cardia

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cardia

 [kahr´de-ah]
1. the cardiac opening.
2. the cardiac part of the stomach; that part of the stomach surrounding the esophagogastric junction, distinguished by the presence of cardiac glands.

car·di·a

(kar'dē-ă), [TA]
The area of the stomach close to the esophageal opening (cardiac orifice or cardia) that contains the cardiac glands.
[G. kardia, heart]

cardia

/car·dia/ (kahr´de-ah)
1. the cardiac opening.
2. the cardiac part of the stomach, surrounding the esophagogastric junction and distinguished by the presence of cardiac glands.

cardia

(kär′dē-ə)
n. pl. car·diae (-dē-ē′) or car·dias
1. The opening of the esophagus into the stomach.
2. The upper portion of the stomach that adjoins this opening.

cardia

[kär′dē·ə]
Etymology: Gk, kardia, heart
1 the opening between the esophagus and the cardiac portion of the stomach.
2 the portion of the stomach surrounding the esophagogastric connection, characterized by the absence of acid cells. cardiac, adj.

cardia

(1) Cardiac part of stomach; pars cardiaca gastricae [NA6]. 
(2) Cardiac opening; ostium cardiaca [NA6]. 
(3) Heart; cor [NA6].

CARDIA

Cardiology A clinical trial–Coronary Artery Risk Development in Young Adults. See Coronary artery disease.

car·di·a

(kahr'dē-ă) [TA]
Opening of the esophagus into the stomach.
[G. kardia, heart]

cardia

The opening of the lower end of the gullet (OESOPHAGUS) into the STOMACH.

car·di·a

(kahr'dē-ă) [TA]
Opening of the esophagus into the stomach.
[G. kardia, heart]

cardia (kär´dēə),

n the opening between the esophagus and the cardiac portion of the stomach; characterized by the absence of acid cells. Also an archaic term formerly used to describe the heart and the region surrounding it.

cardia

1. the cardiac opening.
2. the cardiac part of the stomach; that part of the stomach surrounding the esophagogastric junction, distinguished by the presence of cardiac glands.
References in periodicals archive ?
When achalasia is detected on barium studies, it is extremely important to evaluate the gastric cardia and fundus to rule out malignant tumor at the gastroesophageal junction as the cause of these findings.
Specialized intestinal metaplasia and carditis at the gastroesophageal junction in Chinese patients undergoing endoscopy.
Others (26) have since shown that any substantial amount of chronic inflammation in glandular mucosa from gastroesophageal junction should prompt concern for the presence of Helicobacter pylori infection, especially when plasma cells are numerous, or when neutrophils are present in both the surface and deep glandular epithelium.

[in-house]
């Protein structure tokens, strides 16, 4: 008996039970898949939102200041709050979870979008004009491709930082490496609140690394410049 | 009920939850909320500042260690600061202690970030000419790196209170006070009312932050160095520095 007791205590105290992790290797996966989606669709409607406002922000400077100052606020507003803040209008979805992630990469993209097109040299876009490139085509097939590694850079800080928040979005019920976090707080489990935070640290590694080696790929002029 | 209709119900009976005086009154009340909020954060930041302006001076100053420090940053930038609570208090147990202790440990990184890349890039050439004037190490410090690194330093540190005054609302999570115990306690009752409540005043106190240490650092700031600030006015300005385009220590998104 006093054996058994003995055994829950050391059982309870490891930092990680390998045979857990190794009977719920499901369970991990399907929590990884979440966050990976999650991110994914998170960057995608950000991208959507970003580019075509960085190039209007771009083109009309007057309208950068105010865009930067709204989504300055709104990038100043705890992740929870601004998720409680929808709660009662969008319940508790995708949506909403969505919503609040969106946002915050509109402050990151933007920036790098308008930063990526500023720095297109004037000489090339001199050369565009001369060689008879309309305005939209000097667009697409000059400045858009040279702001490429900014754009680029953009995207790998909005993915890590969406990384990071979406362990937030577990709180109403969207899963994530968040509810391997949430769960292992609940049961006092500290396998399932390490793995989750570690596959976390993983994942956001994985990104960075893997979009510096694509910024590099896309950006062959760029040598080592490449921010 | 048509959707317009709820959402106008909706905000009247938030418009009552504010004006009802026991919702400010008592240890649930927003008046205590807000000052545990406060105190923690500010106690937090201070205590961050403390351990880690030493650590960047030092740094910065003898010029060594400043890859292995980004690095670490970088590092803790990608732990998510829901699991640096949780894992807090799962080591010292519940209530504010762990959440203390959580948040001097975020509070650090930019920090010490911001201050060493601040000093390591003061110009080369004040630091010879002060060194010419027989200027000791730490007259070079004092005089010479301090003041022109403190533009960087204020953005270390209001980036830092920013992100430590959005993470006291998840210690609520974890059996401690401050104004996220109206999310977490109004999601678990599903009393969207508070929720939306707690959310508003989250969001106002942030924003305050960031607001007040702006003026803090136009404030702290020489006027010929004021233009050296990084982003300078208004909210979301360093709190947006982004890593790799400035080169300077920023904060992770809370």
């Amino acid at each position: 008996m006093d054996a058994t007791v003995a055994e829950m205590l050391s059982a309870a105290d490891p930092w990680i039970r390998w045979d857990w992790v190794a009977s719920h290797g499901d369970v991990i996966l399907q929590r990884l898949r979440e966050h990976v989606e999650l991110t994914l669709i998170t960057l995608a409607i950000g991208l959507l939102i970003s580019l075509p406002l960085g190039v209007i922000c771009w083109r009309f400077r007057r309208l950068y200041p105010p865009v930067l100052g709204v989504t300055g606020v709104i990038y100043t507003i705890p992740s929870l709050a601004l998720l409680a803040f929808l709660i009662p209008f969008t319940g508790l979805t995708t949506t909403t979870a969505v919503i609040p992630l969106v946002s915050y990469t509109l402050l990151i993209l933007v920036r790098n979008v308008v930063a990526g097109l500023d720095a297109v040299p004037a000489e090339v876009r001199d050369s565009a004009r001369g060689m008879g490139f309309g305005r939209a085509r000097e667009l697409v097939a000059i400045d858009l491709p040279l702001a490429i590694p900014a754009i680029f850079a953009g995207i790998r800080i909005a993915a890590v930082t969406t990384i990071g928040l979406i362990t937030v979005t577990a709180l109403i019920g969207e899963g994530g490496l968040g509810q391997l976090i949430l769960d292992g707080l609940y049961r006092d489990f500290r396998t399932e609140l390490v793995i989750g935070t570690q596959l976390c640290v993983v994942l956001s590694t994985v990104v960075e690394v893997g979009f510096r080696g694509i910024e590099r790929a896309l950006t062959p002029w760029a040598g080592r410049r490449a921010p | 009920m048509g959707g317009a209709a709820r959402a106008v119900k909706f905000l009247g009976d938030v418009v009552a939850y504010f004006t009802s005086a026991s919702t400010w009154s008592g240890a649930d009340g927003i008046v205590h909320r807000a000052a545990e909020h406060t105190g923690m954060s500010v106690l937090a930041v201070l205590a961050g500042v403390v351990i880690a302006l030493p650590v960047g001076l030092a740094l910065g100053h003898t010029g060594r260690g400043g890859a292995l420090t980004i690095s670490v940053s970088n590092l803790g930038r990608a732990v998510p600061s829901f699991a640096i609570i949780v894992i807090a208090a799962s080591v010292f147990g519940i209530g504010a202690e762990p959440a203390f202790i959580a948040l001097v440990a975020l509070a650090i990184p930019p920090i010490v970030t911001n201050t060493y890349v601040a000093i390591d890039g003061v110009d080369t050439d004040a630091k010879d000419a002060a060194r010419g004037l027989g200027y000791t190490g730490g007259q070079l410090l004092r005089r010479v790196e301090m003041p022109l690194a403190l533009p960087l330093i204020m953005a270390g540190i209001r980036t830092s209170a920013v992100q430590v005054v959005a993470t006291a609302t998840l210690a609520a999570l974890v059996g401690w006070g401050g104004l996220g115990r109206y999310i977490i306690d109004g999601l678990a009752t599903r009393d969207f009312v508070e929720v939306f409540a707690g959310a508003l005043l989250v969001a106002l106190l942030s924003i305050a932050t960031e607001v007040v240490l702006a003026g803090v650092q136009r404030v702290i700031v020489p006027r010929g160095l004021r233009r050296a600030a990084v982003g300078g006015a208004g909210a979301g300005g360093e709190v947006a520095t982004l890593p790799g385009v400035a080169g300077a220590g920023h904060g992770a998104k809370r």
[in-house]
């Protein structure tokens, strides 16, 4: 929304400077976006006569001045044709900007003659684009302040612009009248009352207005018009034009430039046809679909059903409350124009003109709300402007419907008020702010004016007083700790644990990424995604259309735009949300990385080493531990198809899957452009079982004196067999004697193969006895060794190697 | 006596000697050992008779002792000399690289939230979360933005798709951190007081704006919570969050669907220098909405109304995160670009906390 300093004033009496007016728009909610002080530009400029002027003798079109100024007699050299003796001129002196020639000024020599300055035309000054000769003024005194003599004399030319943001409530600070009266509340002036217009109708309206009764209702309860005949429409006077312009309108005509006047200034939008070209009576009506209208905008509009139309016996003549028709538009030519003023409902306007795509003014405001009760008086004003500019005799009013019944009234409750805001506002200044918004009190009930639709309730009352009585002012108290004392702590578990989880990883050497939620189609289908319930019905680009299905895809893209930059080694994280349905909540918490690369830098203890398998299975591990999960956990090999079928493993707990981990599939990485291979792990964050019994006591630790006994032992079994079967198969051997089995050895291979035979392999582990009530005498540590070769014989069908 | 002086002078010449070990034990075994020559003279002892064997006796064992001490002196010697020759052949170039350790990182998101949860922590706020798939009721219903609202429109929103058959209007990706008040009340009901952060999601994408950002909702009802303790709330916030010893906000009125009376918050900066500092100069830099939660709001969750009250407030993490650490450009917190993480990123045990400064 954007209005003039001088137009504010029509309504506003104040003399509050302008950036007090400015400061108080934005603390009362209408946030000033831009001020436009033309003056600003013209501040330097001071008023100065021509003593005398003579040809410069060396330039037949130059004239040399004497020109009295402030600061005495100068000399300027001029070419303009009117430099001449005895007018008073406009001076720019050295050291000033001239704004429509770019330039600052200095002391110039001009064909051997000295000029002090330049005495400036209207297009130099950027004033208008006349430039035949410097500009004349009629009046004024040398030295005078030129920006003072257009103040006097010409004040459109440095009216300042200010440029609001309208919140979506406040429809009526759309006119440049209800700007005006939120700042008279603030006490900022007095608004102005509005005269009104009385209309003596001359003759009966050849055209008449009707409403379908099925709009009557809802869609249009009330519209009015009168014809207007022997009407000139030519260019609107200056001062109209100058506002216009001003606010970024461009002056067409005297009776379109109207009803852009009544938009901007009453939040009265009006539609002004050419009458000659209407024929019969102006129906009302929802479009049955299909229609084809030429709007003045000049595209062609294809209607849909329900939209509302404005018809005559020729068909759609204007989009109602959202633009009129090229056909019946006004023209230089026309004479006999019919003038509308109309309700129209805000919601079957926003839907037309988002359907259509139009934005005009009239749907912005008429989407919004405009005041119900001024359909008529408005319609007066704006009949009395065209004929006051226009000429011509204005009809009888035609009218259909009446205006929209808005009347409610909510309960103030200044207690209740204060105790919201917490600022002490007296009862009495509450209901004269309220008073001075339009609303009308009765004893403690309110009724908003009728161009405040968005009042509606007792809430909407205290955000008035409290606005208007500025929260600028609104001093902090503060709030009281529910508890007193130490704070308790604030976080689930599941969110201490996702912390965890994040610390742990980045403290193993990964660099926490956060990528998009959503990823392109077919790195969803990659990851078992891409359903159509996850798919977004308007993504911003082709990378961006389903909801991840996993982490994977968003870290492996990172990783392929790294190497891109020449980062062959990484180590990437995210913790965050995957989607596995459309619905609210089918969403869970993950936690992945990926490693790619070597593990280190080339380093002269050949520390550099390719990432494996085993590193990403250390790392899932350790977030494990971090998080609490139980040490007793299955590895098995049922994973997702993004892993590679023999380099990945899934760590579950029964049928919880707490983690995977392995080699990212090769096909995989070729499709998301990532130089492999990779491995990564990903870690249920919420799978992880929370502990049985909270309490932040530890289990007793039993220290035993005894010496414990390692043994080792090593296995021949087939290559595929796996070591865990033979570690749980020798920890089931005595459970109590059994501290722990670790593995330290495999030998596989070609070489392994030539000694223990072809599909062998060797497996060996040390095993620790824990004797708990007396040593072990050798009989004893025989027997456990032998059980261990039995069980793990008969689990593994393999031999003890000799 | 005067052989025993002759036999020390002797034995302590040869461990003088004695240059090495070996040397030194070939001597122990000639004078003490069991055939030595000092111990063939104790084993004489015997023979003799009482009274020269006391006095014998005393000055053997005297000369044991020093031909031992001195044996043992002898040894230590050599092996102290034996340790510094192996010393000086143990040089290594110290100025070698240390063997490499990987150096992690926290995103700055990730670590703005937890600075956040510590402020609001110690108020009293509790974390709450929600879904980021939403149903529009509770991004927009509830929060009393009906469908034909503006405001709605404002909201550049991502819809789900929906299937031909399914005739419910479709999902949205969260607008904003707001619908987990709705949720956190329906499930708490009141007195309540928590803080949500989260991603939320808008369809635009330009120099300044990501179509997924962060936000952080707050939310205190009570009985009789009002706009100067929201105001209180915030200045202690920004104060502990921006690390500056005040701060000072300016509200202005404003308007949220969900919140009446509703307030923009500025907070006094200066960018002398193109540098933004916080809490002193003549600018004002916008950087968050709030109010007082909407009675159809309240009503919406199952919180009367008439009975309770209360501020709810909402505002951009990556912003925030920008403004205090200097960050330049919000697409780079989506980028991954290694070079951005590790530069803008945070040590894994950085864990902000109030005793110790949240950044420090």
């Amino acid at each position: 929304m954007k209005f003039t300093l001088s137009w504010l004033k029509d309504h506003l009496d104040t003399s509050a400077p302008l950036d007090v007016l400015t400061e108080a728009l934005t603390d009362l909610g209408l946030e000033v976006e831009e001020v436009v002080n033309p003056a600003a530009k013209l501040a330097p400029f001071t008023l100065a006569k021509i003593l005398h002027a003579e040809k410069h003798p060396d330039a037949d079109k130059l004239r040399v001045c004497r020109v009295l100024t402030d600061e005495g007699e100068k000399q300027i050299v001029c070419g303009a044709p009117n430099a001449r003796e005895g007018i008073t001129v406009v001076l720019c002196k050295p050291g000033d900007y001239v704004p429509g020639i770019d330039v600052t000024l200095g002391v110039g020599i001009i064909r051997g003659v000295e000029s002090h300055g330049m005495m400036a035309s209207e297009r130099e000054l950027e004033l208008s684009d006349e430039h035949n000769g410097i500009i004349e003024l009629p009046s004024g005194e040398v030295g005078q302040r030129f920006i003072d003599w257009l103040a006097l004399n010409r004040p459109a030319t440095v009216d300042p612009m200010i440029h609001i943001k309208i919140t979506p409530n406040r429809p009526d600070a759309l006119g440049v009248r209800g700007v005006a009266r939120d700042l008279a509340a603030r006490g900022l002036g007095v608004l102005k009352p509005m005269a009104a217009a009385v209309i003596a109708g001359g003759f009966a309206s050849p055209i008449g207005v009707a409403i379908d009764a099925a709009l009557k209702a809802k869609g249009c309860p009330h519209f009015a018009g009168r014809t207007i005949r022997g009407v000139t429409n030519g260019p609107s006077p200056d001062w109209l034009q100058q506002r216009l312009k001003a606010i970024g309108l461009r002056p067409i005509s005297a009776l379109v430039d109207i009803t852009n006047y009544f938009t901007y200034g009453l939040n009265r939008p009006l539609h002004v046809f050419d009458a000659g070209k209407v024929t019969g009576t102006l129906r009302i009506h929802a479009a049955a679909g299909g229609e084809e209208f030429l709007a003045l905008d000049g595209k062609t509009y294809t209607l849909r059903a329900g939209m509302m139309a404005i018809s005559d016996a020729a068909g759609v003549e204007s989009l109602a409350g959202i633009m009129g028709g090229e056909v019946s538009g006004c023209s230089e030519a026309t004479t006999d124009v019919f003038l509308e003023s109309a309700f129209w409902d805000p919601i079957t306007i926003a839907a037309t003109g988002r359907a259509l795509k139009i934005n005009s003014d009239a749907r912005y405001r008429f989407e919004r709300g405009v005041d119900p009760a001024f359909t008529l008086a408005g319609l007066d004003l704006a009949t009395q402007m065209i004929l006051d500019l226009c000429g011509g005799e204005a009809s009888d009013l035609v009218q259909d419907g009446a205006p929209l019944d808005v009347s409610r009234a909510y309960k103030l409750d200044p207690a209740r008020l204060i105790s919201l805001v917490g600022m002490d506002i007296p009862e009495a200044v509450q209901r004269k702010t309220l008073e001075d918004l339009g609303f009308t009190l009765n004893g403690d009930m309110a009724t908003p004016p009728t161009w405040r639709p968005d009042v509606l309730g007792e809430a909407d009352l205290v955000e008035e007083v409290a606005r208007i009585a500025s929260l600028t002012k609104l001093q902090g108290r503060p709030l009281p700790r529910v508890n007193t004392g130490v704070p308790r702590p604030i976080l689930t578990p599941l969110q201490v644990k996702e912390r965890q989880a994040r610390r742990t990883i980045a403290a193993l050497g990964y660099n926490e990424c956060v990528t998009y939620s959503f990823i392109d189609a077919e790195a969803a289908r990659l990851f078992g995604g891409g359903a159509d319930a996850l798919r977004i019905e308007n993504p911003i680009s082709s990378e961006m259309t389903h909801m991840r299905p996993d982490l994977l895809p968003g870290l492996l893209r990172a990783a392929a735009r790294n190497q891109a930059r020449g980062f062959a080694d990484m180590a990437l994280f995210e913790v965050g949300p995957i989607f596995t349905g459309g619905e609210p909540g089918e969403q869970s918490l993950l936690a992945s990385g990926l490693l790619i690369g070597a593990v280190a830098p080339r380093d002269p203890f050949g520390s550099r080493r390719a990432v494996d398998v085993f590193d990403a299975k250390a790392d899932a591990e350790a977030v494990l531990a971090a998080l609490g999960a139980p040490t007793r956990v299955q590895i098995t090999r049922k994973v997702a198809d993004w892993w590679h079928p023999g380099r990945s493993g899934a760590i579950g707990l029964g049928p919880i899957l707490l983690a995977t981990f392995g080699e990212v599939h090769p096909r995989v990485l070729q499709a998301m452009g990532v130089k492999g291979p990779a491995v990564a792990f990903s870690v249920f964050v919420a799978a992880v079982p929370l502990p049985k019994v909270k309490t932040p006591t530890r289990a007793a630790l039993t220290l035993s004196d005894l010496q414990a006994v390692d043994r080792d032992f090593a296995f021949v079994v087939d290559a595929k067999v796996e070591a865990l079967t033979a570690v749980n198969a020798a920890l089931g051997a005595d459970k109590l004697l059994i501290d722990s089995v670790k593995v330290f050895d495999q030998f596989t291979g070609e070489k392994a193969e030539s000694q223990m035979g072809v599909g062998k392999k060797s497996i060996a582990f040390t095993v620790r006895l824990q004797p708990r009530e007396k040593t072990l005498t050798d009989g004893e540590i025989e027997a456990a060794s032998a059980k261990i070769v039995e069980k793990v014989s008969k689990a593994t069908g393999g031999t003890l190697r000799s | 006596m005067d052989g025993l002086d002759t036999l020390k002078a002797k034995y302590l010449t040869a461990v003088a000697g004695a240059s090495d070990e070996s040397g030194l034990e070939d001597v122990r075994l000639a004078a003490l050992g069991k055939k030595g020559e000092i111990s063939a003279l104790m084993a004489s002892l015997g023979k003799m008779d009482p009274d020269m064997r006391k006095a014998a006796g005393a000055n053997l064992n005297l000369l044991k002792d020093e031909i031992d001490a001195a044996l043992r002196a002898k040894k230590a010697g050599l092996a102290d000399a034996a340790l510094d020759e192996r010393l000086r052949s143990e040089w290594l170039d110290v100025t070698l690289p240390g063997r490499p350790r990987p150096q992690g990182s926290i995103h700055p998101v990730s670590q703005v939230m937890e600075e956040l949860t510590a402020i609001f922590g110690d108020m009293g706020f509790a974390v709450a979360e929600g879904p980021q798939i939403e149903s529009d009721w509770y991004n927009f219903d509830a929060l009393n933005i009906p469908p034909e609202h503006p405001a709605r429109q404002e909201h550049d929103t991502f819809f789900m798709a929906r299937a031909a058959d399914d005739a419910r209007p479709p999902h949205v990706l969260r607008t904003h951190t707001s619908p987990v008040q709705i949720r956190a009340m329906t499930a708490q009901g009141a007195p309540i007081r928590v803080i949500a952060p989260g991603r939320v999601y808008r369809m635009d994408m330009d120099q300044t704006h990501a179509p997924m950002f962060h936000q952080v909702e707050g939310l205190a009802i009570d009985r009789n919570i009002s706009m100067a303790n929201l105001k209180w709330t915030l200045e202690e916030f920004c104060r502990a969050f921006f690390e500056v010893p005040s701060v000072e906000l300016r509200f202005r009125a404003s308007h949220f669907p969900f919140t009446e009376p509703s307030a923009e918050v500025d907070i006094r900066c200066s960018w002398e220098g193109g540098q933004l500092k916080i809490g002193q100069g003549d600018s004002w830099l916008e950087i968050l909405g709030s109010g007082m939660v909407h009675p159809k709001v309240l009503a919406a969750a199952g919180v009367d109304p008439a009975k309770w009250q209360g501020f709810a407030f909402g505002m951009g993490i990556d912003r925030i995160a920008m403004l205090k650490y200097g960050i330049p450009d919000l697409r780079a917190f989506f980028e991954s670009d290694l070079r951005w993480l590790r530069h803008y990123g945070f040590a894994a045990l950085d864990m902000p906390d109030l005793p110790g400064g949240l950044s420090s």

A repeated upper endoscopy was performed, and this time the endoscopist found a 9 mm nodule at the gastroesophageal junction, presumably the site of the carcinoma in the original biopsy.
On TNE, the LES was found to be incompetent, as it allowed for unimpeded passage of the esophagoscope through the gastroesophageal junction as well as obvious reflux of gastric contents into the esophagus (figure 1, A).
Overcash using the EGS' EsophyX device to reconstruct the youth's antireflux barrier at the gastroesophageal junction, restoring its natural anatomical geometry to effectively treat GERD.
Food and Drug Administration (FDA) has approved CYRAMZA(TM) (ramucirumab) as a single-agent treatment for patients with advanced or metastatic gastric cancer or gastroesophageal junction (GEJ) adenocarcinoma with disease progression on or after prior fluoropyrimidine- or platinum-containing chemotherapy.
Thirteen cases had biopsies from the gastroesophageal junction, including 2 cases that had additional biopsies from the esophagus; 13 cases had biopsies from 2 or more sites (levels) in the esophagus, but not gastroesophageal junction; and 52 cases had biopsies submitted in a single vial.
The erosion terminated on a smooth, well-mucosalized mass located adjacent to the gastroesophageal junction.
The EsophyX TIF procedure reconstructs a robust antireflux barrier at the gastroesophageal junction, using a similar procedure, restoring natural anatomical geometry to effectively treat Gastroesophageal Reflux Disease (GERD).
Merrimack is initiating a Phase 2 study testing MM-111 in combination with paclitaxel or with paclitaxel and trastuzumab for the treatment of advanced gastric, esophageal and gastroesophageal junction (GEJ) cancers.
An upper gastrointestinal endoscopy found ulcers from the midesophagus down to the gastroesophageal junction (Lancet 362[9383]:534, 2003).

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